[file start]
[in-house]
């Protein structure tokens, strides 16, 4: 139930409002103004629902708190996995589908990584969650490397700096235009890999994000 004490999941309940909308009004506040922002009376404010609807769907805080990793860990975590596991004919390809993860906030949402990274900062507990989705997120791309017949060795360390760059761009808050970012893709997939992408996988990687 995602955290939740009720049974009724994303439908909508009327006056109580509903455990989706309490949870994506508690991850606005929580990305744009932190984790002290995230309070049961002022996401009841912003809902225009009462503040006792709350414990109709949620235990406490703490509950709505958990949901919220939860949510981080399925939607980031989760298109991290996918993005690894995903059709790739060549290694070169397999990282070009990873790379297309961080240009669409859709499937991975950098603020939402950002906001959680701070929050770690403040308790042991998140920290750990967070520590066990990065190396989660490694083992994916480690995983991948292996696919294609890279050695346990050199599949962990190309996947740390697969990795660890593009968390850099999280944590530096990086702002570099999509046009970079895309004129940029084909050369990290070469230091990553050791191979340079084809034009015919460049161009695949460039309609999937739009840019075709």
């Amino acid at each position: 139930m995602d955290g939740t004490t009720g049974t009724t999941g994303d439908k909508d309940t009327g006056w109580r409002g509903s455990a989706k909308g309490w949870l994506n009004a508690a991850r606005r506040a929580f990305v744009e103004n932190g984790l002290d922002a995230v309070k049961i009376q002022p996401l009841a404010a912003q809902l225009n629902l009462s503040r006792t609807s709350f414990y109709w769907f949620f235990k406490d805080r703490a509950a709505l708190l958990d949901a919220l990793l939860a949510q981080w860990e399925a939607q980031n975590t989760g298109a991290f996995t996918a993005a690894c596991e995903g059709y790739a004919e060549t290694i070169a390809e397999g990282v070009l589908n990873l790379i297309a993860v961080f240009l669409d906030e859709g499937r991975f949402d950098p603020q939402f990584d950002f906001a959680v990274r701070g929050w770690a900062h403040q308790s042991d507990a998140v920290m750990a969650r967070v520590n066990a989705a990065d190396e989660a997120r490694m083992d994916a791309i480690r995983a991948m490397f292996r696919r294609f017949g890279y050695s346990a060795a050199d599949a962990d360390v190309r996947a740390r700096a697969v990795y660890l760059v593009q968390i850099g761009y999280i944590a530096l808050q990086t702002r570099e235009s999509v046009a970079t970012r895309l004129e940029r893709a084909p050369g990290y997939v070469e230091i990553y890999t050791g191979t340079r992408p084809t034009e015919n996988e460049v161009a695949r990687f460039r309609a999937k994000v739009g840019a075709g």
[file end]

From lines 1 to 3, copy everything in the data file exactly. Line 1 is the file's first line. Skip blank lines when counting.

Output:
[in-house]
């Protein structure tokens, strides 16, 4: 139930409002103004629902708190996995589908990584969650490397700096235009890999994000 004490999941309940909308009004506040922002009376404010609807769907805080990793860990975590596991004919390809993860906030949402990274900062507990989705997120791309017949060795360390760059761009808050970012893709997939992408996988990687 995602955290939740009720049974009724994303439908909508009327006056109580509903455990989706309490949870994506508690991850606005929580990305744009932190984790002290995230309070049961002022996401009841912003809902225009009462503040006792709350414990109709949620235990406490703490509950709505958990949901919220939860949510981080399925939607980031989760298109991290996918993005690894995903059709790739060549290694070169397999990282070009990873790379297309961080240009669409859709499937991975950098603020939402950002906001959680701070929050770690403040308790042991998140920290750990967070520590066990990065190396989660490694083992994916480690995983991948292996696919294609890279050695346990050199599949962990190309996947740390697969990795660890593009968390850099999280944590530096990086702002570099999509046009970079895309004129940029084909050369990290070469230091990553050791191979340079084809034009015919460049161009695949460039309609999937739009840019075709």
């Amino acid at each position: 139930m995602d955290g939740t004490t009720g049974t009724t999941g994303d439908k909508d309940t009327g006056w109580r409002g509903s455990a989706k909308g309490w949870l994506n009004a508690a991850r606005r506040a929580f990305v744009e103004n932190g984790l002290d922002a995230v309070k049961i009376q002022p996401l009841a404010a912003q809902l225009n629902l009462s503040r006792t609807s709350f414990y109709w769907f949620f235990k406490d805080r703490a509950a709505l708190l958990d949901a919220l990793l939860a949510q981080w860990e399925a939607q980031n975590t989760g298109a991290f996995t996918a993005a690894c596991e995903g059709y790739a004919e060549t290694i070169a390809e397999g990282v070009l589908n990873l790379i297309a993860v961080f240009l669409d906030e859709g499937r991975f949402d950098p603020q939402f990584d950002f906001a959680v990274r701070g929050w770690a900062h403040q308790s042991d507990a998140v920290m750990a969650r967070v520590n066990a989705a990065d190396e989660a997120r490694m083992d994916a791309i480690r995983a991948m490397f292996r696919r294609f017949g890279y050695s346990a060795a050199d599949a962990d360390v190309r996947a740390r700096a697969v990795y660890l760059v593009q968390i850099g761009y999280i944590a530096l808050q990086t702002r570099e235009s999509v046009a970079t970012r895309l004129e940029r893709a084909p050369g990290y997939v070469e230091i990553y890999t050791g191979t340079r992408p084809t034009e015919n996988e460049v161009a695949r990687f460039r309609a999937k994000v739009g840019a075709g």